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Making IT Lean by Rebecca Duray, Howard Williams

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173
Chapter 8
Implementing and Sustaining
Lean IT Improvements
We ended the last chapter with a dose of reality that characterizes many IT
environments. Specically, it is hard to implement improvements when there
is so much work to do just to keep up with demands. Let’s put aside for
the moment the fact that the problem we just represented is an example of
waste (backlog of work), and focus instead on the real dilemma of how an
IT organization can start to work on Lean improvements with all the com-
peting demands on time. The analogy that is sometimes used is that it’s like
changing tires on a car when the car is in motion. While that is a graphic
analogy, we don’t think it is the right one, or rather we would prefer to look
at it this way: Race cars need to change tires all the time in the middle of a
race, and they dont change them while the car is in motion. What they do
is streamline the process of changing tires so they can do it very quickly.
There is another set of problems that we suggested in the last chapter
as well, and it has to do with how we can justify the initial investment in
improvement solutions and then demonstrate the progress of these efforts
along the way (specifically, to management). We said that many of the
allowances that the Lean Approach presents, for example, that it is okay to
make mistakes, may not be the sort of message that you want to take to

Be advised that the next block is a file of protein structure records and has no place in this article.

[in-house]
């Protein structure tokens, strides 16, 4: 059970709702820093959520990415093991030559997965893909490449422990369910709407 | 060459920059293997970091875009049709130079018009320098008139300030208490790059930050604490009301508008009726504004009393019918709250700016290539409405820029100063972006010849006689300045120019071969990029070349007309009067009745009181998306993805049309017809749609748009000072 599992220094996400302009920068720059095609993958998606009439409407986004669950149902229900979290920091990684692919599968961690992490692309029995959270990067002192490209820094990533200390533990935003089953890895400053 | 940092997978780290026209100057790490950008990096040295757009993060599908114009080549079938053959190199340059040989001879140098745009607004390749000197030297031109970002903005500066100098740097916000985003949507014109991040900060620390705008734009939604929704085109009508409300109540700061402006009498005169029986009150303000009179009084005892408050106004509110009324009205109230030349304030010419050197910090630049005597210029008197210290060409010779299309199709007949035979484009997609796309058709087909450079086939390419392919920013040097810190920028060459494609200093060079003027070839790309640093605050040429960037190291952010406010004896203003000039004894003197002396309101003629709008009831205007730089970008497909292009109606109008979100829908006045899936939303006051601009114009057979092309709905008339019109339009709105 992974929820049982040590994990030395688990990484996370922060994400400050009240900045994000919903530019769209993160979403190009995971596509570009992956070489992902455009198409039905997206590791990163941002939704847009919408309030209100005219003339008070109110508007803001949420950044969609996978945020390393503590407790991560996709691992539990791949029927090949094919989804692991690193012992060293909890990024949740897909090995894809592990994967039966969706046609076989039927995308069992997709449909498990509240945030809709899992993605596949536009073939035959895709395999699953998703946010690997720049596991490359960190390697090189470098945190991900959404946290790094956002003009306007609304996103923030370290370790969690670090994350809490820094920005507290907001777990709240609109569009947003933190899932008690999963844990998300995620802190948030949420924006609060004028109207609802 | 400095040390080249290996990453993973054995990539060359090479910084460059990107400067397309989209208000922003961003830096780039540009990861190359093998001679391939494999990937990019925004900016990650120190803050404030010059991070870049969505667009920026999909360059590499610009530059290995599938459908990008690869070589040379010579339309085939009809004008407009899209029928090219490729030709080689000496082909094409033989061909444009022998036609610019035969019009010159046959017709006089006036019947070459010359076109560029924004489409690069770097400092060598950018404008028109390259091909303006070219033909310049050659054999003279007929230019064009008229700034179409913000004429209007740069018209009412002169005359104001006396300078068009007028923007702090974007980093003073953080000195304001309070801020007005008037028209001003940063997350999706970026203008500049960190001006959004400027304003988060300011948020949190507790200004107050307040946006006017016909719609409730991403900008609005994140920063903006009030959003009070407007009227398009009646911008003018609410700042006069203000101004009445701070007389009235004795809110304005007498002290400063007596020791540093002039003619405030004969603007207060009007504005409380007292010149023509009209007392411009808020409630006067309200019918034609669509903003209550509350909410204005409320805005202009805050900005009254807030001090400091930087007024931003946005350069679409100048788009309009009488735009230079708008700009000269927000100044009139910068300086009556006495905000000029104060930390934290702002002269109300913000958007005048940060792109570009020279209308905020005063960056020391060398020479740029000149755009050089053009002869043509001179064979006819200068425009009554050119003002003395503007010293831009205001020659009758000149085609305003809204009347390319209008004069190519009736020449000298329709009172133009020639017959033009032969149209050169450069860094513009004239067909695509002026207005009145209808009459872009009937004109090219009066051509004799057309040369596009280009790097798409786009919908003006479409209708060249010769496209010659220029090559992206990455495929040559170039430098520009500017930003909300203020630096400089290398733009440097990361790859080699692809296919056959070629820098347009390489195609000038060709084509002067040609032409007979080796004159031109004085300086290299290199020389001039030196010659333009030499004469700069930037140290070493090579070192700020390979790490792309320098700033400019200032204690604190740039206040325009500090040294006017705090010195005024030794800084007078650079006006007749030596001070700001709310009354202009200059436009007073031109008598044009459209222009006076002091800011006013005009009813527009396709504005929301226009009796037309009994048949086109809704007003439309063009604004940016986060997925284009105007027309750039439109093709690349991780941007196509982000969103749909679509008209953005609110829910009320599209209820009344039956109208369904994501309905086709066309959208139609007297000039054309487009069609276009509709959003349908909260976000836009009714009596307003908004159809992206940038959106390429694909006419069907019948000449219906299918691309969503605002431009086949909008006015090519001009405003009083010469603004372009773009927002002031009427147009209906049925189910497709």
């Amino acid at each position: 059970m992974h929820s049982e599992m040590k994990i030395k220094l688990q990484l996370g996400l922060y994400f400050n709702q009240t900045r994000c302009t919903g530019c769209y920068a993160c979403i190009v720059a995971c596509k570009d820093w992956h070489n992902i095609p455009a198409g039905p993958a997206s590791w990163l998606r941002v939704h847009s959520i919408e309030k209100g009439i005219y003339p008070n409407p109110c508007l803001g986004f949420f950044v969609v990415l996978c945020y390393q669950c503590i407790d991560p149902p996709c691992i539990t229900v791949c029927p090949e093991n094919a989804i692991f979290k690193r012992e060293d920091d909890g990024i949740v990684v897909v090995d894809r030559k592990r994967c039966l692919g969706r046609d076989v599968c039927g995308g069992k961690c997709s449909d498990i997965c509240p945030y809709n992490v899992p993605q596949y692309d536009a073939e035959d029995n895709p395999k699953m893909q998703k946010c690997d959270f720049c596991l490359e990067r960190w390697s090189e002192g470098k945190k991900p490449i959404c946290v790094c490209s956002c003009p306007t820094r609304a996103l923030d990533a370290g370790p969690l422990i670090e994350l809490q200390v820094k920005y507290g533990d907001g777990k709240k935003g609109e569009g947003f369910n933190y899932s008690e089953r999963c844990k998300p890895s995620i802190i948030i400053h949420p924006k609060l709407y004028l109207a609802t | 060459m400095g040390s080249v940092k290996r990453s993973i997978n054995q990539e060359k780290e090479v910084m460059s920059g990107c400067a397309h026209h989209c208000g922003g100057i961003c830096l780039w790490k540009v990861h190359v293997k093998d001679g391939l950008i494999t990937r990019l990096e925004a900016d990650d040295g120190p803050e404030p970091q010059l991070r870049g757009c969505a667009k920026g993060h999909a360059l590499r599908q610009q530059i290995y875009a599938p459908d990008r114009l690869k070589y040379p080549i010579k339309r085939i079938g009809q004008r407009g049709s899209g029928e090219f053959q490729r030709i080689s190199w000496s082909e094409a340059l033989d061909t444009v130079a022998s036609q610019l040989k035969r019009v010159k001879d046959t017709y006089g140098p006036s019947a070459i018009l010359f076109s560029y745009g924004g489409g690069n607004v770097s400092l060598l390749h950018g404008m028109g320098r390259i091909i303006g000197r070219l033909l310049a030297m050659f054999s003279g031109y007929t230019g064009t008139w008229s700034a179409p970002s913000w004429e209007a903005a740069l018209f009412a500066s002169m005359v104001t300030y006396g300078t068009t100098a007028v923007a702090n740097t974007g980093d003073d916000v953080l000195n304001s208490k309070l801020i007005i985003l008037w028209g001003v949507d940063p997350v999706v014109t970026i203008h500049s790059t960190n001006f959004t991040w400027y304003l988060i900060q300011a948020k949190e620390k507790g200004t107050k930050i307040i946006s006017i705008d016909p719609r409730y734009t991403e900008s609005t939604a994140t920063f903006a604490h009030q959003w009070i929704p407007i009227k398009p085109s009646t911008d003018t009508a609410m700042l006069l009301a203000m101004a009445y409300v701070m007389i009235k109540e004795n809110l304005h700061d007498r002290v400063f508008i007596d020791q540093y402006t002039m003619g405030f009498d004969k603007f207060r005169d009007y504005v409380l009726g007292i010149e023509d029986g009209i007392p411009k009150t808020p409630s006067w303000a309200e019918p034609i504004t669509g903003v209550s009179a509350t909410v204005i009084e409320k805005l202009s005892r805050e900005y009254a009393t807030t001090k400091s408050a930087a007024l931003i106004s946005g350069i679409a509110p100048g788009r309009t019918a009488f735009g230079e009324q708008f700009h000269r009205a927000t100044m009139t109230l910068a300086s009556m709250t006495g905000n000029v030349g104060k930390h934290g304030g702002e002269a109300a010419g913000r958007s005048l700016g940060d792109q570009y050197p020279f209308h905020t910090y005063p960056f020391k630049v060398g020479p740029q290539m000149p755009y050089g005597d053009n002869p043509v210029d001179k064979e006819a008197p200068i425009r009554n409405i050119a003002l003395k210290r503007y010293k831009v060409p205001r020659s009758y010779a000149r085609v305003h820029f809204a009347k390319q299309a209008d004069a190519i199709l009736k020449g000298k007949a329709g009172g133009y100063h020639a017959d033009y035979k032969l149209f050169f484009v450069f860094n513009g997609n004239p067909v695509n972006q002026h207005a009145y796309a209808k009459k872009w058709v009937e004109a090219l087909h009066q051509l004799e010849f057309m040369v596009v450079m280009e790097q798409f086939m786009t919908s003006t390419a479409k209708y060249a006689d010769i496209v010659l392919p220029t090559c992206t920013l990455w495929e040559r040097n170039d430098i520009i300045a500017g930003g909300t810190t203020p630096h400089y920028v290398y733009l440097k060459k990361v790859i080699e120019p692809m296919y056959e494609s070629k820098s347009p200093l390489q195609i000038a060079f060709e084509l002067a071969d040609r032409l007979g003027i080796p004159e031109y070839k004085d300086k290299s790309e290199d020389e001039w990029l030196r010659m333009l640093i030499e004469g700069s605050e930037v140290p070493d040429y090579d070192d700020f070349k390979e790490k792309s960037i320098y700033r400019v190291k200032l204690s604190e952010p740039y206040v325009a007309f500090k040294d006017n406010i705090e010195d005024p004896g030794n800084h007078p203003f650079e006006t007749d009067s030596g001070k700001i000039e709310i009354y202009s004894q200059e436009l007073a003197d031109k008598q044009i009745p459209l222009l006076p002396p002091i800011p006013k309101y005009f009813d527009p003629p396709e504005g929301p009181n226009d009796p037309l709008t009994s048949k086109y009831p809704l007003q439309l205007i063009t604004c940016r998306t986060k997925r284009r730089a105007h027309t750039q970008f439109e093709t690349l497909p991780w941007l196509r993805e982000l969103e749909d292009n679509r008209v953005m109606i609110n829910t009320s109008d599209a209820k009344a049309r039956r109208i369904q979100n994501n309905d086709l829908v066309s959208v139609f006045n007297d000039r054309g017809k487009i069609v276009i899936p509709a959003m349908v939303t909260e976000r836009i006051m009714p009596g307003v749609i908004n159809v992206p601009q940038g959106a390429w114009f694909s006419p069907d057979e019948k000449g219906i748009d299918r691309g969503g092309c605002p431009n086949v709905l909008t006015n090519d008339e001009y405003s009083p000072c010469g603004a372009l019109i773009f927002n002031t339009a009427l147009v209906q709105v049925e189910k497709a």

management when reporting on progress of improvement efforts. What we
will suggest below is that we can do things to scope the work so results are
seen sooner rather than later, and increase the probability of success in our
efforts. Both of these will help in communication with management and it
174 ◾  Making IT Lean: Applying Lean Practices to the Work of IT
will allow you to focus on your successes in these communications rather
than on mistakes that may appear to jeopardize your credibility.
Finally, there is the problem of how we can make sure that when we
make improvements in process, they will endure over time and the organi-
zation will not slip back to old ways of doing things. We call this sustain-
ability, and it is a very real problem underlying any improvement effort,
regardless of the methodology employed. We actually already have laid
the foundation for how we can achieve sustainability, but we will clarify
that in more detail below, specifically by addressing the role of various
Critical Success Factors, or Lean Enablers. We have identied the contribu-
tion these make in the Lean Improvement Model, and, in this chapter, we
want to spend some time discussing specically what they are and how
they help.
All of these issues can be addressed in the context of what we refer to
as Continuous Improvement in the Quality Management (QM) domain, and
what ITIL (IT Infrastructure Library) calls Continual Service Improvement. We
will adopt the QM terminology here, but the meaning is exactly the same.
Continuous Improvement
As we have suggested at several points throughout the book, our philosophy
of Continuous Improvement relates to two different avenues for improve-
ment. One pertains to the continual attention we give to identifying and
understanding problem opportunities, which we have suggested is essen-
tially limitless in scope because of the pervasiveness of waste. The second
has to do with the necessary attention we give to the ongoing improvement
of solutions we have implemented, in order to tune them, make them work,
and make them work better. This philosophy suggests the continuous use
and refinement of various practices that reflect A3 Thinking and disciplined
use of PDCA (Plan–DoCheck–Act). This philosophy also corresponds to
that of Kaizen as practiced by Lean practitioners.
1
In conducting the work of IT in the spirit of Kaizen, or Continuous
Improvement, we have suggested several practical recommendations
throughout the book, including the following:
Use the Lean Problem-Solving script (from the Lean Improvement Model)
Ongoing solicitation of problems from those closest to them, namely
employees

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